Each series attracted some top-notch actors, including Jimmy Smits, John Lithgow, Edward James Olmos, and Charlotte Rampling in key roles in the seasonal story arcs that pits Dexter, the serial killer targeting killers who evade justice against other monsters in human form… often with monumental personal cost to Dexter, his (foster) sister Debra Morgan, and/or other members of his family, work colleagues, and close circle of friends.

And therein lies the problem I have with the series. The first year went with the big one – his unknown big brother being a rival serial killer terrorising Miami, who becomes romantically entangled with Debra, and sets Dexter up for an almighty fall as Miami’s most prolific serial killer. It’s hard, dramatically, to match that. Generally, the series does, but I do wonder about casual viewers, or those who came to it later and didn’t catch up with the box set. I suspect a lot of WTF moments, also known as a high reliance on the ‘previously on Dexter’ summaries.

It is a beautifully shot series, though not as arty as Hannibal. I haven’t looked, but if there isn’t there should be fanfic mixing up the Dexter world with CSI Miami.

There are a lot of people who are fascinated in serial killers, and in a small percentage that fascination is unhealthy. On a quick search of the internet, I wasn’t too surprised to see some individuals who committed crimes who had those crimes and their motivations linked to Dexter. A couple of real-life cases attempted to use methods depicted on the series to disguise their crimes – mostly unsuccessfully, as it turned out. The fact that there will be those viewing who will want to emulate what they see is a thing that creators of what are essentially police procedural dramas do need to take into consideration. More of a risk with documentaries, I would suggest, and while this might seem dismissive, it’s not as though people didn’t do these things before popular culture showed them. Fact is that Dexter Morgan, like Hannibal Lector, is a totally fictional character who obeys the demands of storytelling, which is not the same as reality.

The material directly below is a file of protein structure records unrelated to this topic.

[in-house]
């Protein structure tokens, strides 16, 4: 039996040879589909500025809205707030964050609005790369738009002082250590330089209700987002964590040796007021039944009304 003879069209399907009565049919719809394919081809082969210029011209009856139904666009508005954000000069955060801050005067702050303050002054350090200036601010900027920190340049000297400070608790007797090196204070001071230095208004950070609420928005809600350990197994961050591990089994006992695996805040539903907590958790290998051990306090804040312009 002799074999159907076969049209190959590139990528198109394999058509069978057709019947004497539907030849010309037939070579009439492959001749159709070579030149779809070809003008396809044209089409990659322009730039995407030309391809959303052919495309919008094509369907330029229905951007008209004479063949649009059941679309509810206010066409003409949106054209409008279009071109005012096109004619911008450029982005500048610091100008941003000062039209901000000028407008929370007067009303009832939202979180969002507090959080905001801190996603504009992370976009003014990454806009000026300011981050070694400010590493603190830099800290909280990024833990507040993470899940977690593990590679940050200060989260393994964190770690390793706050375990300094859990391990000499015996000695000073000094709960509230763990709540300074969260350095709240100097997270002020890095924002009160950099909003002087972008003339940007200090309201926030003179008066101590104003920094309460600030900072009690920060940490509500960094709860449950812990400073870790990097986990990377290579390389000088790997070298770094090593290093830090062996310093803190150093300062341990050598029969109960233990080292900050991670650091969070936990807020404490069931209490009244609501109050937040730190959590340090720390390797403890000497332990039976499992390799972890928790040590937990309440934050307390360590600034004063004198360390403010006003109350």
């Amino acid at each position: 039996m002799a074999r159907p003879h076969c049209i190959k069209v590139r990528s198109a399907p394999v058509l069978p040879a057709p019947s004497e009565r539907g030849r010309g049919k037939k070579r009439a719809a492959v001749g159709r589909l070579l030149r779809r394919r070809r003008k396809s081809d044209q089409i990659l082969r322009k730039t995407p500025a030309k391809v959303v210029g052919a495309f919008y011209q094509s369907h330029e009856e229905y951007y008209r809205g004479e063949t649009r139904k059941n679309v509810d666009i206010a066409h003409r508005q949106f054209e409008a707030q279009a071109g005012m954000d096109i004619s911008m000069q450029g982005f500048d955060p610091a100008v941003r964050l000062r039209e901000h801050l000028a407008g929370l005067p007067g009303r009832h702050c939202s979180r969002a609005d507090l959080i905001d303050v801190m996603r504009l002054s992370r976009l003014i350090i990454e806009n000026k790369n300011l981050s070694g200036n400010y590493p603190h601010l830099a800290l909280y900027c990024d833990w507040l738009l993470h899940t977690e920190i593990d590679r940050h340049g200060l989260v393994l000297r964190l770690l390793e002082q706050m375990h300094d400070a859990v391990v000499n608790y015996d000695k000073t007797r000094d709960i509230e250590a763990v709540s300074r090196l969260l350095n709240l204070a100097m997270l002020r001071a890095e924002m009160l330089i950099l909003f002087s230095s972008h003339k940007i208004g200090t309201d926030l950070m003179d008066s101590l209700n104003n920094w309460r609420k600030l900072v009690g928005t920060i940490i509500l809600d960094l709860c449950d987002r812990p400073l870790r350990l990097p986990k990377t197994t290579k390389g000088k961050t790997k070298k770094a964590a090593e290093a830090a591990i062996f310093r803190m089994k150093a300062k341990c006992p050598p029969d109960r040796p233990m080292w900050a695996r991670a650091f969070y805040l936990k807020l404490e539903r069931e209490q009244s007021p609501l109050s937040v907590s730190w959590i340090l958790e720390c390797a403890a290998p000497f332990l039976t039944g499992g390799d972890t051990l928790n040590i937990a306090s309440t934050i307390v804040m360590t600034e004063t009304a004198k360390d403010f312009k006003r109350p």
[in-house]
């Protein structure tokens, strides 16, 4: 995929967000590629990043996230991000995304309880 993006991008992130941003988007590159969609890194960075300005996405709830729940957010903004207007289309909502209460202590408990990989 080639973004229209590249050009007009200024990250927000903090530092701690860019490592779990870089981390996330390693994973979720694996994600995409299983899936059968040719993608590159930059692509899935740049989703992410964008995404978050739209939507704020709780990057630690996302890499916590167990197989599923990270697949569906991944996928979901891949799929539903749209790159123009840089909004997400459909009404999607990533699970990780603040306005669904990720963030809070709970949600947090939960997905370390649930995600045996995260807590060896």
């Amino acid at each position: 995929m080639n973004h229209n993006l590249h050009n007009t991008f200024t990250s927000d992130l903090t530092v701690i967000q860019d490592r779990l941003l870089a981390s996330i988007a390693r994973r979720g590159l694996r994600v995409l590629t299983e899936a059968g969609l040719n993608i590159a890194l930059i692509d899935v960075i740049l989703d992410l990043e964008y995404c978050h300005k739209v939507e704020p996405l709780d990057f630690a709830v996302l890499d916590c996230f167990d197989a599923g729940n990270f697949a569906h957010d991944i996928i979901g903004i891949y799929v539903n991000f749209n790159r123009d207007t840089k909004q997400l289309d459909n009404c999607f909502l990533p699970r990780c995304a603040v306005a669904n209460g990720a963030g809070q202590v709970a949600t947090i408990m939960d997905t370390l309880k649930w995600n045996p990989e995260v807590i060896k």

All-in-all, I’d recommend the series as a well-crafted and acted drama, with moments of dark comedy and visceral – often psychological – horror.

Foyle’s War

 

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The Old Town of Hastings

Foyle’s War hits three things I enjoy: detective stories set in the English countryside, World War II, and spies. The series is a guilty pleasure, though. Guilty because while generally good, it’s no Endeavour. Foyle’s War is slow-paced, fairly predictable, and the cast not known for their dynamism.

 

I watched all of it not too long ago. I’d seen all the WWII stories before – some of the stories more than once – but had not seen the Cold War ones before. In fact, they’d somehow passed me by. I only watched them because they were part of a box set I’d picked up on special, and I’m really pleased I did because I hugely enjoyed them. They had a spark missing from the WWII ones. Actually, thinking about it, it shouldn’t be that surprising given Foyle’s desire from the outset to work for the spooks rather than the plod. It’s a tension always there, but underplayed.

Michael Kitchen underplays Foyle, which is a style that doesn’t engage immediately. It’s tempting to think of the show as sleepy. As full of the English stereotypes of reservation. But, clearly Foyle is an introvert. Clear in an unshowy way. Difficult to pull off, and in unskilled hands would be terrible. Kitchen nails it, and when you know what to watch for it makes the show better than first expected.